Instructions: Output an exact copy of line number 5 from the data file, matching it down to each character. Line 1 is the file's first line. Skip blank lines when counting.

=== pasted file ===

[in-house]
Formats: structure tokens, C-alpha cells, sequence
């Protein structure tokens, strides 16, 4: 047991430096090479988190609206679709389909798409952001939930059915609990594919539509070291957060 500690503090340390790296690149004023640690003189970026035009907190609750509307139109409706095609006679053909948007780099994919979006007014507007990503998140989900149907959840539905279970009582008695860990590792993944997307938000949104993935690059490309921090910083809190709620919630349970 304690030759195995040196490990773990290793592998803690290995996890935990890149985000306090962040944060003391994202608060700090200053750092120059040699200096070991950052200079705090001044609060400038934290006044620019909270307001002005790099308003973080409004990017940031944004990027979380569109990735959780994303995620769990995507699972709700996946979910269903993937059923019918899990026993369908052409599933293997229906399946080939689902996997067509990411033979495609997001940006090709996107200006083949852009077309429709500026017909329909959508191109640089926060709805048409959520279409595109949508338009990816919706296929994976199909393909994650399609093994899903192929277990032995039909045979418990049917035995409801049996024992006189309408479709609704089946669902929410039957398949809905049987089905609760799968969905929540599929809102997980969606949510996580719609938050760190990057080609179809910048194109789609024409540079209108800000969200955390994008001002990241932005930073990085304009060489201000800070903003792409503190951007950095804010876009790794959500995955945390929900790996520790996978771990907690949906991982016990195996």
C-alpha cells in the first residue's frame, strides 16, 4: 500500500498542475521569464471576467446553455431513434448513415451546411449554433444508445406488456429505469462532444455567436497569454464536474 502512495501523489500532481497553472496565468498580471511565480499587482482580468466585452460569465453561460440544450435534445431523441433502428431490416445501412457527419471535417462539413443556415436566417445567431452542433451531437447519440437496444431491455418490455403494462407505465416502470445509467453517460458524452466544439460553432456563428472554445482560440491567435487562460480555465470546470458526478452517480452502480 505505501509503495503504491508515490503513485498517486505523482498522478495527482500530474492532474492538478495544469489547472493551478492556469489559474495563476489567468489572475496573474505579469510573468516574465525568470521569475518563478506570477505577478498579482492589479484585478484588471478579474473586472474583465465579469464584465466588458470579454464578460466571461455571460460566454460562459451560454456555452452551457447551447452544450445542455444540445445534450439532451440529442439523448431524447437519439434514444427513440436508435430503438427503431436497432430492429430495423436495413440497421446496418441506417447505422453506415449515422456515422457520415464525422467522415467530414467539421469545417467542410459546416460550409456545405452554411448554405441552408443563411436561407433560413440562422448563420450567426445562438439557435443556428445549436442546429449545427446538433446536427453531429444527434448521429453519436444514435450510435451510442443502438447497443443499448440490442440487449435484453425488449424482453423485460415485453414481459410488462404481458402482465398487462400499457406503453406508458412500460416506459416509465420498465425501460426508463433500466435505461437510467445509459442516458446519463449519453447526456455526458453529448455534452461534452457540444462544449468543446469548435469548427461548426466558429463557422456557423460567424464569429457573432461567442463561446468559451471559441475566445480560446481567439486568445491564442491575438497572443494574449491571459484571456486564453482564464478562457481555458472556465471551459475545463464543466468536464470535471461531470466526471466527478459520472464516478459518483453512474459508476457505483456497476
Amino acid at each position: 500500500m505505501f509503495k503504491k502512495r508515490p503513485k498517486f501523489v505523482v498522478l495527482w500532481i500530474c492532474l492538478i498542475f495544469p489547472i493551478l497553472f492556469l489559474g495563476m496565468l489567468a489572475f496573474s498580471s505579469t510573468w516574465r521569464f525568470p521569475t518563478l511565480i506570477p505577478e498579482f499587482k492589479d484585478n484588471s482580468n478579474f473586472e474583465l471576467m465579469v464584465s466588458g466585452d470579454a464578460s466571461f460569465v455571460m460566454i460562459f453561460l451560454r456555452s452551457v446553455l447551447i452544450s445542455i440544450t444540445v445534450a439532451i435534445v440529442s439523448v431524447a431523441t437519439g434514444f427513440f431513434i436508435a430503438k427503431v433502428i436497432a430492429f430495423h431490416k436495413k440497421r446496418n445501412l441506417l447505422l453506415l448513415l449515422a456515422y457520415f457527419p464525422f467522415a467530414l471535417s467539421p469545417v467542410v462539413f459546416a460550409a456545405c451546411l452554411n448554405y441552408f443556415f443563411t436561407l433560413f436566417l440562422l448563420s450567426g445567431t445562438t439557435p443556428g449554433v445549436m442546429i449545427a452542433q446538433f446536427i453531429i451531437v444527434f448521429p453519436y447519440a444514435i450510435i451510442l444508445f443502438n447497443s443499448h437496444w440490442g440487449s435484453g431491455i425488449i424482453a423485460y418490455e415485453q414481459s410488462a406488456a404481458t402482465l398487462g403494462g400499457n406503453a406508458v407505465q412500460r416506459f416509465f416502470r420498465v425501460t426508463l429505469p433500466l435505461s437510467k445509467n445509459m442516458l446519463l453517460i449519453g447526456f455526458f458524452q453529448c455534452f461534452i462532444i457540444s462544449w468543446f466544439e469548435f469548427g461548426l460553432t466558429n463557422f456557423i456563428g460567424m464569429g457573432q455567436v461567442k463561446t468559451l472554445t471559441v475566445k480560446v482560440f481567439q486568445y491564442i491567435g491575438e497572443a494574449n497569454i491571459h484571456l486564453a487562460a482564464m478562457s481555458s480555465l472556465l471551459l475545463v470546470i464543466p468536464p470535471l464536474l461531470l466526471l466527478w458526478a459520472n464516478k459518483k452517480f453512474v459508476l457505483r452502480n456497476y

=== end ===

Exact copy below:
Amino acid at each position: 500500500m505505501f509503495k503504491k502512495r508515490p503513485k498517486f501523489v505523482v498522478l495527482w500532481i500530474c492532474l492538478i498542475f495544469p489547472i493551478l497553472f492556469l489559474g495563476m496565468l489567468a489572475f496573474s498580471s505579469t510573468w516574465r521569464f525568470p521569475t518563478l511565480i506570477p505577478e498579482f499587482k492589479d484585478n484588471s482580468n478579474f473586472e474583465l471576467m465579469v464584465s466588458g466585452d470579454a464578460s466571461f460569465v455571460m460566454i460562459f453561460l451560454r456555452s452551457v446553455l447551447i452544450s445542455i440544450t444540445v445534450a439532451i435534445v440529442s439523448v431524447a431523441t437519439g434514444f427513440f431513434i436508435a430503438k427503431v433502428i436497432a430492429f430495423h431490416k436495413k440497421r446496418n445501412l441506417l447505422l453506415l448513415l449515422a456515422y457520415f457527419p464525422f467522415a467530414l471535417s467539421p469545417v467542410v462539413f459546416a460550409a456545405c451546411l452554411n448554405y441552408f443556415f443563411t436561407l433560413f436566417l440562422l448563420s450567426g445567431t445562438t439557435p443556428g449554433v445549436m442546429i449545427a452542433q446538433f446536427i453531429i451531437v444527434f448521429p453519436y447519440a444514435i450510435i451510442l444508445f443502438n447497443s443499448h437496444w440490442g440487449s435484453g431491455i425488449i424482453a423485460y418490455e415485453q414481459s410488462a406488456a404481458t402482465l398487462g403494462g400499457n406503453a406508458v407505465q412500460r416506459f416509465f416502470r420498465v425501460t426508463l429505469p433500466l435505461s437510467k445509467n445509459m442516458l446519463l453517460i449519453g447526456f455526458f458524452q453529448c455534452f461534452i462532444i457540444s462544449w468543446f466544439e469548435f469548427g461548426l460553432t466558429n463557422f456557423i456563428g460567424m464569429g457573432q455567436v461567442k463561446t468559451l472554445t471559441v475566445k480560446v482560440f481567439q486568445y491564442i491567435g491575438e497572443a494574449n497569454i491571459h484571456l486564453a487562460a482564464m478562457s481555458s480555465l472556465l471551459l475545463v470546470i464543466p468536464p470535471l464536474l461531470l466526471l466527478w458526478a459520472n464516478k459518483k452517480f453512474v459508476l457505483r452502480n456497476y